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This movie chronicles the trials of the mentally ill and their care-givers in an over-crowded ward of a hospital. Dr. MacLeod (Robert Stack) is a new, optimistic doctor who attempts to start an out-patient program for the women in the ward. His method of treating mentally ill patients without violence or punishment is met with resistance by the head nurse, Lucretia Terry (Joan Crawford). During Dr. MacLeod's treatment, the phobias and illnesses of the various women in the test group are explored. Written by
Stacia Kissick <email@example.com>
Joan Crawford said that she agreed to the film because she found the subject of the story "interesting". See more »
When Lorna has a mental breakdown in a movie theater and rushes up to freak out on stage in front of screen, it's obvious that film on screen is a rear projection because neither she nor ushers trying to restrain her have projected images on them nor do they cast shadows on screen. See more »
Dx: Compellingly bad, as only an overwrought, self-important movie can be
Sixteen years after The Snake Pit and 13 years before One Flew Over The Cuckoo's Nest, The Caretakers joins their company as `enlightened' explorations of the mentally ill and the institutions that hold them. But The Caretakers stays closer in spirit to Caged, with the female inmates transferred from the Big House to a mental ward called (of all things!) Borderline. (There's actually one holdover from the cast of Caged Ellen Corby, as a batty old schoolmarm and one sequence involving a parakeet which almost exactly reprises one involving a cat in the earlier movie.) But while Caged was overwrought but compellingly good, The Caretakers is overwrought and compellingly bad.
The jangly piano music over the titles, with their suggestions of Di Chirico and Picasso's `Guernica,' clue us to the racheted-up, `serious' tone of the movie. But soon we're watching Polly Bergen go flat-out berserk in front of the screen of a crowded theater. An ambulance ushers her into the gloomy shadows (the movie is well photographed) of the mental hospital, where she comes under the care of Robert Stack, who is pioneering progressive and humane methods of treatment (which nonetheless require jolts of electricity to the temples).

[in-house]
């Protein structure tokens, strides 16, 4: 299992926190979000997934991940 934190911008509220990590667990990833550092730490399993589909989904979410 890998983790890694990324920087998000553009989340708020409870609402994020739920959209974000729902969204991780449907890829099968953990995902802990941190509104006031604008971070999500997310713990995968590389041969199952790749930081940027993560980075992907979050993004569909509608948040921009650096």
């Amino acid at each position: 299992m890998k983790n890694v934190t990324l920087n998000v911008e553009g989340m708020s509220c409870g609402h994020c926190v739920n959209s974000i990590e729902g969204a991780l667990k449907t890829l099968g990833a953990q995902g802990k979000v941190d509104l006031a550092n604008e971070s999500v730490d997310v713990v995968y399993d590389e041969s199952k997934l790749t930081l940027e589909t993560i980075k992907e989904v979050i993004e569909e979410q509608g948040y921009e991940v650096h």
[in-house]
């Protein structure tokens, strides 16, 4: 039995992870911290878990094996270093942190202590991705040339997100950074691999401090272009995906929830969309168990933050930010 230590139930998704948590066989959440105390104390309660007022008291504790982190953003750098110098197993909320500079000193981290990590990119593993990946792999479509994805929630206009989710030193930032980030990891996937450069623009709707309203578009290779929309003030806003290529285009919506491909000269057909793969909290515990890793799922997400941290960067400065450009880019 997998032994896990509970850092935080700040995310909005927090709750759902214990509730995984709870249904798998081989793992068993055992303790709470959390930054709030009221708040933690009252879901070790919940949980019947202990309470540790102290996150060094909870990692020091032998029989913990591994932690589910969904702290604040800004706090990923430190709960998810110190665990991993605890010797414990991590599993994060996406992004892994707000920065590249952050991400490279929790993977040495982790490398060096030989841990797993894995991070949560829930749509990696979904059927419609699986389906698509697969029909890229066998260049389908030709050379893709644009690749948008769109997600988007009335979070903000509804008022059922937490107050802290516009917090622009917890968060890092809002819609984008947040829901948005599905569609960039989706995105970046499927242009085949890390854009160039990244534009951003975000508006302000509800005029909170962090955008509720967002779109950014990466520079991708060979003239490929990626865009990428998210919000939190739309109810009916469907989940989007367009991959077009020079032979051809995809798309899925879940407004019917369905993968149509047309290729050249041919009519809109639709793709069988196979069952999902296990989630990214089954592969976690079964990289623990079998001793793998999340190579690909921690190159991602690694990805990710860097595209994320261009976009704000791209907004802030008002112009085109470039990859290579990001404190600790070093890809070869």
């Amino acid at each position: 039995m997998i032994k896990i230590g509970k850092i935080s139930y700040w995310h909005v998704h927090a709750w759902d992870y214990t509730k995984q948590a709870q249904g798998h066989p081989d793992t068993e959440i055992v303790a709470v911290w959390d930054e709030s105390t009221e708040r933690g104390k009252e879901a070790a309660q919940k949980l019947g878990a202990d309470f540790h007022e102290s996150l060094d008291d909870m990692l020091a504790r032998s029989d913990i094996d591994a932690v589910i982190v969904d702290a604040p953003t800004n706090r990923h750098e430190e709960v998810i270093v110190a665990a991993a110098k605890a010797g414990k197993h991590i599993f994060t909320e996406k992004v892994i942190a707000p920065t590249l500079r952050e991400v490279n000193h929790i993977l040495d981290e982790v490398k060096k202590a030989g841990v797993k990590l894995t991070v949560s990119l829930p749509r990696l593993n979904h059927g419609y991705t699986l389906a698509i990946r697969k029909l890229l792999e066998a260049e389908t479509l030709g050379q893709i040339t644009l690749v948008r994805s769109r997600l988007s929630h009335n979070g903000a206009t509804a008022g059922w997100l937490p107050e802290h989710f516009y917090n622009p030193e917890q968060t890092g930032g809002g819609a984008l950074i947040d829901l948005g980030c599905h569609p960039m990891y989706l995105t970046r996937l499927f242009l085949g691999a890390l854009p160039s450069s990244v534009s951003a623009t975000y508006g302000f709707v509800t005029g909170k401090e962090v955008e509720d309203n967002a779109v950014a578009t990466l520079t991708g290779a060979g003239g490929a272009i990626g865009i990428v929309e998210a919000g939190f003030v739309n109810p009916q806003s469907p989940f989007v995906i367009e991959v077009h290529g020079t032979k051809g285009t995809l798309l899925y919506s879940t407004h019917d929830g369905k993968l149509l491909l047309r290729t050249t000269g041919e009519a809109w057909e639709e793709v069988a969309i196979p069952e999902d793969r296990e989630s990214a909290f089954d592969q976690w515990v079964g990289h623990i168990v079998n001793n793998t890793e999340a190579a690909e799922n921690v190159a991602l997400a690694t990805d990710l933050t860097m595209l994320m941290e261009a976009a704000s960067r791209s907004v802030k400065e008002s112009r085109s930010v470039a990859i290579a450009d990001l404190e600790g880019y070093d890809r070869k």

But Bergen is but one of the woeful women among whom we divide our time. This is the kind of dramaturgy where, when Barbara Barrie is introduced as never having uttered a word in seven years, we wait 90 minutes with bated breath for her to speak. She's lucky to get a word in edgewise, as recovering prostitute Janis Paige bazoos her way through every scene she's in and steals all the thunder from Bergen's go-for-broke histrionics.
The staff faces its own problems, however. Head of the hospital is Herbert Marshall, looking like he was just trundled in from Madame Tussaud's, but he's just a figurehead who has long since ceded authority to underlings, particularly Joan Crawford. Since she's been saddled with the name Lucretia, with nasty echoes of the Borgias, we know she's not exactly a helping professional. She stands in adamant opposition to everything Stack works for, and relies on head nurse and hard case Constance Ford as her secret agent. Unfortunately, Crawford's role is smaller than we can be sure she hoped it would be (and often her position seems to make sense).
That's about it. We never get to see a promised, climactic board meeting which will decide the fates of Crawford and Stack. That may have been a try for ironic ambiguity, but it looks like the movie just ran out of steam, or money. For some of the patients, rays of hope do pop out of the institutional-grey skies, for Hollywood never acknowledged a problem that couldn't be wrapped up by the last reel. This mixture of high earnestness and wretched overacting is simply stupefying.
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